aws eks describe-addon-configuration \
  --addon-name vpc-cni \
  --addon-version v1.16.3-eksbuild.2 \
  --output json | jq -r .configurationSchema | jq .

The above command shows the addon’s JSON schema to validate the configuration.

Note: jq should be installed on your machine.

Step 2 – Install and Deploy EKS Addons:

All Kubernetes clusters need at least kube-proxy, CoreDNS, and the CNI plugin to operate correctly. So, when you deploy your EKS clusters, even if you don’t install these addons, they will be automatically deployed by the EKS service.

Most EKS addons need some IAM policies to access AWS resources on your behalf to do their job. For example, VPC CNI needs a couple of IAM policies to access and manage EC2 network interfaces and create and assign IP addresses to Pods. At the moment, the required permissions for VPC CNI have already been added to the worker node IAM role. For the other EKS addons, you may need to add more policies to the worker node IAM role, which can extend your attack surface because when you add a policy to the worker node IAM role, all the Pods in the cluster can access resources granted by that policy if you didn’t disable the IMDS service. On the other hand, if you disable IMDS in the cluster, Pods cannot access AWS resources as they can’t fetch access tokens. Here is where IRSA comes into the picture. In the next step, you will learn how to take advantage of IRSA to setup a least privilege principle for Pods and keep the cluster safe.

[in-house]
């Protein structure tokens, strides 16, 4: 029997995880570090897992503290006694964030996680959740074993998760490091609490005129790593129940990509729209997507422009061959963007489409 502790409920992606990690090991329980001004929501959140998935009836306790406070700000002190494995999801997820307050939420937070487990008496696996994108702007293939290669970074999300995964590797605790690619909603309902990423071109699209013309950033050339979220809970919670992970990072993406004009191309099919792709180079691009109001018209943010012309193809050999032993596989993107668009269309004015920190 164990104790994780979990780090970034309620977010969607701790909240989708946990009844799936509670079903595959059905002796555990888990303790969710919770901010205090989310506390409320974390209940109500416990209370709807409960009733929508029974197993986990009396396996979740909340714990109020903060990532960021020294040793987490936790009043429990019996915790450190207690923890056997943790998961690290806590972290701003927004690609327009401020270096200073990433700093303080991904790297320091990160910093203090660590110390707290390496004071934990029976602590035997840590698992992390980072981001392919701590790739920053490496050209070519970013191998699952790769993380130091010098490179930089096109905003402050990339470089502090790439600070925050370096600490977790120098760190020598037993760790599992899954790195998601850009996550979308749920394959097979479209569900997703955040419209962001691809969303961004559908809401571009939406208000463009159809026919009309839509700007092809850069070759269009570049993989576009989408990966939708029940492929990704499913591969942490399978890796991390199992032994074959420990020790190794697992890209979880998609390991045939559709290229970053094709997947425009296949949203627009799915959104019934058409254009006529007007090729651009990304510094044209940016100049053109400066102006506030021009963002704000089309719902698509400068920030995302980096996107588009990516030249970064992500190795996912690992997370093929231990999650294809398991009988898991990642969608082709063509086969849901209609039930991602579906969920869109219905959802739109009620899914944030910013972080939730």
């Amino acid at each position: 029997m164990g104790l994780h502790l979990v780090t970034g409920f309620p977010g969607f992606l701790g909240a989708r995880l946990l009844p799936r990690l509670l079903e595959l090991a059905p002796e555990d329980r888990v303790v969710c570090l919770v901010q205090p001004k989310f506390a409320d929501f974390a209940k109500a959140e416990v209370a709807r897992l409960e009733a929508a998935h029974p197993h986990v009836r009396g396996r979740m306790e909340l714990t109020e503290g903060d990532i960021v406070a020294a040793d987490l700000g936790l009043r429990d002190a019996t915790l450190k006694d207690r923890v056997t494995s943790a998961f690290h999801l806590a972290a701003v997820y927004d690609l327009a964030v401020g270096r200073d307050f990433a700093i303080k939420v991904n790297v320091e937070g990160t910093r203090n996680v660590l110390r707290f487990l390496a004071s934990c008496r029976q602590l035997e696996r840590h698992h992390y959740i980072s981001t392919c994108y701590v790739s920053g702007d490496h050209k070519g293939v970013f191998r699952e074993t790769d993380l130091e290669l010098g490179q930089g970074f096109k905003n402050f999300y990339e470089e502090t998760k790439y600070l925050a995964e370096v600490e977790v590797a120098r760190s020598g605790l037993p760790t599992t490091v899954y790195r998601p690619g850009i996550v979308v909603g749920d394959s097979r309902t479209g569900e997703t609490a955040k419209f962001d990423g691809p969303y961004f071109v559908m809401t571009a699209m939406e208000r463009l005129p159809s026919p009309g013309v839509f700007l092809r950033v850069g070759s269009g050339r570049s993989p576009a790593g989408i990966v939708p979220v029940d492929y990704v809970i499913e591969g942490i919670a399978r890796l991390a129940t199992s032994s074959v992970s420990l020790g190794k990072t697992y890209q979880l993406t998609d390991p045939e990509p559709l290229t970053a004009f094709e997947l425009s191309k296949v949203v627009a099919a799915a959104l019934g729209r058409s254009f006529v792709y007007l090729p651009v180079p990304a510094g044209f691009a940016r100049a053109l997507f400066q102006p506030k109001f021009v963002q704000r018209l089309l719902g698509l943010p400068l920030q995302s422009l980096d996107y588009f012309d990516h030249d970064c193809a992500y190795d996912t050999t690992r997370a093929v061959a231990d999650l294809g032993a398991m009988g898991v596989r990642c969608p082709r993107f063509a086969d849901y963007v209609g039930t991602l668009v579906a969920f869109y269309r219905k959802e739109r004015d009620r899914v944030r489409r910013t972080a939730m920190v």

To install a new addon, run the following command:

# Create addon configuration.